They’re in Slapton, in Devon, near Dartmouth, talking about Purbeck marble (p83 of eBook in portrait view on an iPad):
‘Have you ever been to Purbeck?’
‘On the Dorset Coast? Maybe, oh, I don’t know, sixty miles east of here. The Isle of Purbeck? It’s not really an island. They just call it that. It’s this side of Weymouth.’
On the map, A is Wareham, at the edge of the Isle of Purbeck. B is Slapton in Devon.
Uh, huh. Well, by road, it’s well over 100 miles. It might be 60 miles as the seagull flies though. But looking from Slapton it’s not THIS side of Weymouth, it’s THE FAR side of Weymouth. It’s misplaced by about forty miles. That one’s easily done if James Long were writing the text somewhere east of Weymouth, like Poole, where I live, from where you can look over the harbour directly at the Isle of Purbeck, as I do on a daily basis. I’ve just realised that Weymouth is right next to Chesil Beach, connecting to the McEwan novel I started with.
That’s the essence of nitpicking on books. The reader in Sydney or San Francisco won’t know or care, but anyone on the south coast of England should pick it up. Anyway, I’d guess that’s another wrong thread in the otherwise perfect Persian carpet.
On the other hand … thirty years ago, the Teacher’s Book to Streamline English Connections one of my best-selling textbooks had the line: Have students read silently aloud. Fifteen years after it was published, a teacher said ‘That wrong instruction always gives me a laugh.’ I flushed, ‘What wrong instruction?’ She pointed it out. No one else ever had. There were forty teachers who were using the Teacher’s Book in the room, and not one had ever noticed it. I phoned the publisher and said, ‘We need to change this on the next impression …’ I was told very politely to ‘Get real.’ Changing stuff costs money.
MAY 2013 ADDITION: INFERNO
Dan Brown’s Inferno … it’s satisfying to find an error in something making so much money. We’re listening to the audio book (no plot spoilers as we’re only on CD2). Robert Langdon finds a playbill (in British English it would say programme on the cover) for a production of A Midsummer Night’s Dream at Shakespeare’s Globe, which featured Sienna, the heroine so far, as Puck, when she was five years old. Let’s leave aside the possibility of a five year old, even with an IQ of 208 (yes!) playing Puck, and child labour laws which would make it impossible … but Dan Brown says this playbill was 25 years old in 2013. Shakespeare’s Globe opened its doors to the public in 1997, a mere sixteen years ago. Alright, I know it’s picky to state something is untrue in a work closer to fantasy (IQ of 208) than fiction.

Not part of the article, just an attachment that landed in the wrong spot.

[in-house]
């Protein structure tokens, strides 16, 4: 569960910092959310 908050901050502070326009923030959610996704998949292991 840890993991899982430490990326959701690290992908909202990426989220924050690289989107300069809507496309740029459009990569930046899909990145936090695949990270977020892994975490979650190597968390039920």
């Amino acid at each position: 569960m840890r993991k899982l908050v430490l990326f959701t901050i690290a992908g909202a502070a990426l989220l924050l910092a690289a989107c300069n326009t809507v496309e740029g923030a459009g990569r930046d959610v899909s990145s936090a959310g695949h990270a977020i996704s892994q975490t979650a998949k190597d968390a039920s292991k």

MAY 2013 ADDITION: The Last Runaway
There are authors you should just trust. Tracy Chevalier’s novels from The Girl With The Pearl Earring through to Burning Bright are carefully researched historical novels. The latest, The Last Runaway, is set in Ohio in1850, and is about a Quaker girl from Bridport, Dorset who gets involved with the underground railway, helping escaped slaves. There is a special Waterstones edition with an Afterword by the author and she details the historical research on Quakers, Bridport, The Underground Railroad, Quilting, Farming in 1850s Ohio. She paints an intricately detailed picture. I thought I found an error. She mentions the heroine seeing the sailors from foreign ships in Bridport, and she mentions the beach. Ah-ha! I thought, my eagle eye strikes again! Bridport is a good mile from the sea, and the nearest beach is known as West Bay. So I Googled. Full points to Tracy Chevalier, none to me. Though Bridport is inland, the river was navigable until the late 19th century, and in 1856 a 1000 ton ship made it through the already silting river mouth. And the beach at West Bay was historically known as Bridport Beach until the small harbour had to move there as the river silted up. But with Tracy Chevalier, I kind of thought she would be correct. She was.
JUNE 2014 ADDITION: The Bookman’s Tale
What is it about beaches? We’ve had Chesil, Slapton, Bridport … and now Southampton, Charlie Lovett’s A Bookman’s Tale (Penguin 2013), p183:
“One day began in Bath and ended on the beach at Southampton at sunset.”
Oh, no it didn’t. Southampton is on the River Solent, not the sea, and while it has a pier, ferries, a cruise terminal and extensive docks, I’ve never seen a beach there. Out of curiosity, I Googled “Southampton Beaches” and got many images. They were all posted by Southampton University Oceanography Department and range across the world. None are in or even close to Southampton.
One theme of the book is a book forger leaving a deliberate pointer to the fictive aspect of his work by including a factual error in the forgery. Let’s be charitable and say Southampton beach has that function here!